A pastor friend, when discussing worship experiences based on forgiving others, said he once gave everyone in the congregation a tongue depressor and instructed them to write the name of someone they needed to forgive on it. He then invited those who were ready to let that debt go to snap the tongue depressors on the count of three. The sound, he said, of all those cracking depressors was a powerful experience knowing that people were attempting to let go of sins against them.
In Psalm 103, the psalmist tells himself (his soul) to bless God. After he does so a second time he begins to give reasons why his soul should bless God. The very first reason? Because God forgives.
"Love your neighbor as yourself" is easy to preach. It's a thread that holds the entire Bible together. You can read versions of it throughout, including these direct references: Leviticus 19:18, Matthew 22:39, Romans 13:19, James 2:8. Other religions have a similar teaching. It is a timeless message about how we're to treat others and it's returned to time and again because takes practice.
Love is a word we throw around a lot. Sometimes I’m critical of society’s use of it (we “love” everything from pizza to our parents), but an outsider might question the church’s use, too. We say things like, “Love God and love neighbor” and “Owe no one anything, except to love one another” and that all the commandments can be summarized, “Love your neighbor as yourself.” What does love mean in these central Christian principles and how are we living it?
I read Paul's instructions in Romans 12:9-21 and think, "Yes, let's do that; let's be that" and then I start moving about in the world or in my house or even across the room and it feels like I can't do that. I can't be that. (And, that other person in the room isn't doing that or being that, either.)
On Saturday our family spent a little time with the Cattenheads. The children watched a television show where a sociologist put on a compassion experiment. The set it up so that a man (an actor) bumps into the subject heading into testing room and is very rude to him or her. When the subject looks through the two-way glass the person who mistreated him or her is sitting there waiting for the subject to select the hotness level of the salsa the actor will have to eat.
There is a significant connection between ignorance and fear. We fear what we do not know.
I’ve been honored to be with a few people who knew their last days in this life were upon them. They may have had some regrets, many had sadness about leaving those they love, but their fear was not knowing what was to come. It wasn’t that they suddenly lost faith in God or thought they were facing a bad eternity, but it was the unknown - how would it feel in those final moments, what would the moment of death be like, what comes next?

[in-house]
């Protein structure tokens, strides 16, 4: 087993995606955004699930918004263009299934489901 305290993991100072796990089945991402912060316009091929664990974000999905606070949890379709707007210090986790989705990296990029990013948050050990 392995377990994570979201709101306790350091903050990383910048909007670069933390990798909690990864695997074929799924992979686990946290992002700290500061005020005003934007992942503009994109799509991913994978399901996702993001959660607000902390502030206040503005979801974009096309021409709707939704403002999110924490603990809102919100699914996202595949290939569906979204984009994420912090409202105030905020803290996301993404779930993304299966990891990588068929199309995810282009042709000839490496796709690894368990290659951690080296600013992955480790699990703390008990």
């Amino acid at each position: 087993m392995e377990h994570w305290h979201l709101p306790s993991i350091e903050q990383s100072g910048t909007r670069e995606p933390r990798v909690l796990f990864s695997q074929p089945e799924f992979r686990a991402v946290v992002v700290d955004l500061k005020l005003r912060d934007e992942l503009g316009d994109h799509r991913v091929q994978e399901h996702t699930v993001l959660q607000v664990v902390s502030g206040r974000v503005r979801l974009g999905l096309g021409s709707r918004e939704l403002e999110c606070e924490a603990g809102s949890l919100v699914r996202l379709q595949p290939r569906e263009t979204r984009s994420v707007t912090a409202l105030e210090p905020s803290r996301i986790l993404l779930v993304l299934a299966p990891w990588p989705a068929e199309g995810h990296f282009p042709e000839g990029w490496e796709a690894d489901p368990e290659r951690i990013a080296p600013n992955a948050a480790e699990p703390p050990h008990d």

I had no idea when I quoted from Martin Luther King Jr.'s dreams yesterday that more people had been injured and one person killed the day before for marching in favor of equality. I said in the sermon, "Some people...dream of a world that is more like what it is meant to be, a world where 'The sons of former slaves and the sons of former slave owners will be able to sit together at the table of brotherhood.' They dream of a day when 'Children...will not be judged by the color of their skin, but by the content of their character.'
Yesterday's sermon concluded with this thought: Two things always remain: the scars of what we've been through and the God who has been through all of it with us.
Too often we want to disguise our scars, either because of how others might react or to limit our exposure to our own scars. But, they're there. We know they're there. And, those from whom we would hide our scars have theirs, too. We should know that.
Recently we've heard a lot about seeds from Jesus. First it was the parable about the prodigal sower who tossed seeds in all directions, some landing in places that would likely yield good results and others in places where it would be difficult to sustain growth. Yesterday we heard about mustard seeds that grow from tiny seeds to strong and big bushes.
When was the last time you quoted this verse: With open mouth I pant, because I long for your commandments (Psalm 119:131)?
We pant for many things, where do God's commandments fall on the list?
A little more about parables. The word comes from the Greek compound word "parabole'." Para means "alongside" and bole' means "to throw." A parable, then, throws something alongside something else, as in yesterday's parable where the Kingdom of Heaven was compared to (thrown alongside) someone sowing good seed.